Visit a classic-car show and you’re guaranteed to see groups of onlookers gathered around the shiny vehicles, asking their proud owners, “So, what’ve you got under the hood?” Ask a gearhead that question, and you’d better settle in for a long answer.
But walk into a distribution center that’s buzzing with autonomous mobile robots (AMRs) and ask the same question, and you’d probably get a quick shrug in response, even as the robot drove itself off to fetch a specific tote a hundred yards away.
So what makes AMRs work? We asked robot vendors, electronics suppliers, and industry analysts that question. They told us it all comes down to motors, software, and sensors.
One of the first things you learn when you look closely at an AMR is that these machines are not built for speed, with zero-to-60 acceleration. Rather, warehouse robots are designed to be slow and steady, toting inventory from point A to point B at a moderate pace, while avoiding collisions with racks, forklifts, and, above all, pedestrians. Safety is job one, so most loaded AMRs—like Locus Robotics’ Origin bot—cruise along at a poky 2.5 mph.
As for their payload capacity, some models have more muscle than others. For example, the capacity of Geek Plus’s P40 model tops out at 88 pounds (40 kilograms), while the company’s P1200 series AMRs can handle loads of up to 2,645 pounds (1,200 kilograms).
When it comes to the “power plant” that enables all this activity, most AMRs run on one or two rechargeable lithium-ion batteries. These are essentially heavier, higher-voltage versions of the lithium-ion batteries used in most smartphones—which makes sense when you consider that AMRs need plenty of juice in order to carry payloads, power their sensors, and hold enough charge to run for an eight-hour shift. And when their batteries get low, the AMRs will steer themselves over to a charging station for a quick refresh—known as “opportunity charging”—or, alternatively, charge up all at once overnight or during a lengthy break between shifts.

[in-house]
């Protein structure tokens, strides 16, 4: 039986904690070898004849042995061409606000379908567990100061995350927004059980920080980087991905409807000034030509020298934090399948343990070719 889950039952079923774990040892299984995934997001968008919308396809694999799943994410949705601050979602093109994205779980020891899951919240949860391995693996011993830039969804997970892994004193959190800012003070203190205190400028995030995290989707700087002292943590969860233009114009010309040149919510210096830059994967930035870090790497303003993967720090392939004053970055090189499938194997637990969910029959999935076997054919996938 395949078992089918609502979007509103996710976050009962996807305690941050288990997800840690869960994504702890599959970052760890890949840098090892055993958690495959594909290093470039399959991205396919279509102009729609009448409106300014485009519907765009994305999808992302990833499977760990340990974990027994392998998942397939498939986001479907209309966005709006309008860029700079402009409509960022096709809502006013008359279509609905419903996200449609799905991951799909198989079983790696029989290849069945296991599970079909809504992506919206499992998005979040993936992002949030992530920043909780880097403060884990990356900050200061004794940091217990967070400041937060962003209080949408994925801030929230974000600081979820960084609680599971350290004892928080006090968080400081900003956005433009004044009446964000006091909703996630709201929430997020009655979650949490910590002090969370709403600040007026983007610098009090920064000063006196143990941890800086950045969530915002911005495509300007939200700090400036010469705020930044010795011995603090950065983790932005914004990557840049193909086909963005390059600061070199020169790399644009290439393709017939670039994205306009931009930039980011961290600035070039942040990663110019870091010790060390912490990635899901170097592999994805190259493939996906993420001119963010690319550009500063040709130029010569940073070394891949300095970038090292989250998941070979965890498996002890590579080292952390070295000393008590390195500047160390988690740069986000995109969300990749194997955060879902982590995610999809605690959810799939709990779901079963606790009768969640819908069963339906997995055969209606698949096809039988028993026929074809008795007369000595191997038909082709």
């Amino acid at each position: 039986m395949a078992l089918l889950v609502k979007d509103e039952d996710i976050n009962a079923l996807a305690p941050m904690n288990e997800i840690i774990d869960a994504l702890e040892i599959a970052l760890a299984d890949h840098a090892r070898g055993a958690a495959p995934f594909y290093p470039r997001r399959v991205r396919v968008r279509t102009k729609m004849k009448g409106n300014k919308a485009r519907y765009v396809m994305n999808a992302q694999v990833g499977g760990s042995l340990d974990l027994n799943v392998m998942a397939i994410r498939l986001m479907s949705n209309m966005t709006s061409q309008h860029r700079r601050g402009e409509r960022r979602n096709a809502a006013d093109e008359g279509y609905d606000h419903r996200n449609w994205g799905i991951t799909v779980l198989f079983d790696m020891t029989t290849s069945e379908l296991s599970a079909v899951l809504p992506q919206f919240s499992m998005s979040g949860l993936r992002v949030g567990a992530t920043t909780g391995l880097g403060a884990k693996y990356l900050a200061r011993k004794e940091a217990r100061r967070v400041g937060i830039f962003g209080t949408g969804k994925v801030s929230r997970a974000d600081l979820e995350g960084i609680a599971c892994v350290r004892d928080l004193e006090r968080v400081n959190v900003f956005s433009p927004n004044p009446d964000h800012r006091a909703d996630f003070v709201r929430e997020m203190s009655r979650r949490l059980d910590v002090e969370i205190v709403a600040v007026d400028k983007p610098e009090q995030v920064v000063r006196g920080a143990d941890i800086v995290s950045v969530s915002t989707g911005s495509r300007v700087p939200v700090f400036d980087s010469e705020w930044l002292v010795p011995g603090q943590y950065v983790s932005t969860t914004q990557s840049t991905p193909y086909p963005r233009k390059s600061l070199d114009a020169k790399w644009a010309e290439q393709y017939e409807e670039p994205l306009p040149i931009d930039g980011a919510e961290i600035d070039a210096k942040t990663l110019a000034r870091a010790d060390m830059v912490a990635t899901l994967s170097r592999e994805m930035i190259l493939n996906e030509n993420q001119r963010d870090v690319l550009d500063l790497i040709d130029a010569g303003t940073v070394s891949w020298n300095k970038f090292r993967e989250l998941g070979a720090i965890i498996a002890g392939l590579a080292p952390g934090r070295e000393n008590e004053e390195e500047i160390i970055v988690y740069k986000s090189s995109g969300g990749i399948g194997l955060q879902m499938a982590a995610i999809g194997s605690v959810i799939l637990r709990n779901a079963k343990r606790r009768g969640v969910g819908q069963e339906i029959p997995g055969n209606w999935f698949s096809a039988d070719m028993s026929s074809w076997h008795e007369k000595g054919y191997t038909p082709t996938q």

That ability to monitor their own power levels comes courtesy of another critical component found inside an AMR: its onboard computer. In addition to monitoring power levels, that computer communicates with the facility’s warehouse management system (WMS) or other software platform, retrieving the AMR’s “marching orders” and enabling the robot to report back again when it has completed each task. These computers typically connect to the facility’s wireless network via Wi-Fi antennas on the AMR.
At the same time, AMRs manage other calculations directly on the vehicle itself, without a wireless link. These tend to be safety-critical calculations like those associated with navigation or collision avoidance, where systems can’t run the risk of losing connectivity through a “dropped call” or a power outage.
If you continue to poke around under the hood of an AMR, you’ll find there’s more technology inside than just the battery, computer, and antennas. There’s also an impressive array of sensors, which essentially act as the machine’s eyes and ears.
These sensors vary greatly in sophistication. On a simpler machine like an automated guided vehicle (AGV), the sensors will probably be inexpensive units—ones that rely on external infrastructure for navigation. In other words, these are sensors that require some sort of “street signs” to give them their bearings, whether it’s infrared beacons on racks and walls, stripes painted on the floor, or quick-response (QR) codes that identify specific locations.